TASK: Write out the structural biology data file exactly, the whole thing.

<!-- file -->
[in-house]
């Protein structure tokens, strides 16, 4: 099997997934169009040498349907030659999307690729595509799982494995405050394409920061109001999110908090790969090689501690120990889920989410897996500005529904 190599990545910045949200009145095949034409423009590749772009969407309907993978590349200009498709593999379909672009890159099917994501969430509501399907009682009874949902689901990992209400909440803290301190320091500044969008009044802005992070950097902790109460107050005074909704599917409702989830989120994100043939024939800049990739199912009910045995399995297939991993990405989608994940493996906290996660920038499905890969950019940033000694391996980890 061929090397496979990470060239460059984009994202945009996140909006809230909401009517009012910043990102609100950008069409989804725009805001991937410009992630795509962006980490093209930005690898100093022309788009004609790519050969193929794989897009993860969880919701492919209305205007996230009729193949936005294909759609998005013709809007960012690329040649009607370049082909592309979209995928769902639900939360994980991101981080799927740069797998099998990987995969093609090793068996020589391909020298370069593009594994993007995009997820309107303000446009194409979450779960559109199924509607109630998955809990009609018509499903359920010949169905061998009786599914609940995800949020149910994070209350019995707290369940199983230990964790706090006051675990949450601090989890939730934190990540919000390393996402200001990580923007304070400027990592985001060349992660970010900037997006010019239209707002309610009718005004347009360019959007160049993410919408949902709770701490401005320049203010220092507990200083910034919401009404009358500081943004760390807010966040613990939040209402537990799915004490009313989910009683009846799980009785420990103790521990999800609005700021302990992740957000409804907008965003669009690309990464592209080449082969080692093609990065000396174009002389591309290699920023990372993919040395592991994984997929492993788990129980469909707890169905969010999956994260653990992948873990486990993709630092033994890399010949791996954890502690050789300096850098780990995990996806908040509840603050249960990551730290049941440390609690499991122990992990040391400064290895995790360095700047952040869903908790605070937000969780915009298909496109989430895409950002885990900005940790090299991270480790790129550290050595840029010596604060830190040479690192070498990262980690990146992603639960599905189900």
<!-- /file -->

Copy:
[in-house]
């Protein structure tokens, strides 16, 4: 099997997934169009040498349907030659999307690729595509799982494995405050394409920061109001999110908090790969090689501690120990889920989410897996500005529904 190599990545910045949200009145095949034409423009590749772009969407309907993978590349200009498709593999379909672009890159099917994501969430509501399907009682009874949902689901990992209400909440803290301190320091500044969008009044802005992070950097902790109460107050005074909704599917409702989830989120994100043939024939800049990739199912009910045995399995297939991993990405989608994940493996906290996660920038499905890969950019940033000694391996980890 061929090397496979990470060239460059984009994202945009996140909006809230909401009517009012910043990102609100950008069409989804725009805001991937410009992630795509962006980490093209930005690898100093022309788009004609790519050969193929794989897009993860969880919701492919209305205007996230009729193949936005294909759609998005013709809007960012690329040649009607370049082909592309979209995928769902639900939360994980991101981080799927740069797998099998990987995969093609090793068996020589391909020298370069593009594994993007995009997820309107303000446009194409979450779960559109199924509607109630998955809990009609018509499903359920010949169905061998009786599914609940995800949020149910994070209350019995707290369940199983230990964790706090006051675990949450601090989890939730934190990540919000390393996402200001990580923007304070400027990592985001060349992660970010900037997006010019239209707002309610009718005004347009360019959007160049993410919408949902709770701490401005320049203010220092507990200083910034919401009404009358500081943004760390807010966040613990939040209402537990799915004490009313989910009683009846799980009785420990103790521990999800609005700021302990992740957000409804907008965003669009690309990464592209080449082969080692093609990065000396174009002389591309290699920023990372993919040395592991994984997929492993788990129980469909707890169905969010999956994260653990992948873990486990993709630092033994890399010949791996954890502690050789300096850098780990995990996806908040509840603050249960990551730290049941440390609690499991122990992990040391400064290895995790360095700047952040869903908790605070937000969780915009298909496109989430895409950002885990900005940790090299991270480790790129550290050595840029010596604060830190040479690192070498990262980690990146992603639960599905189900």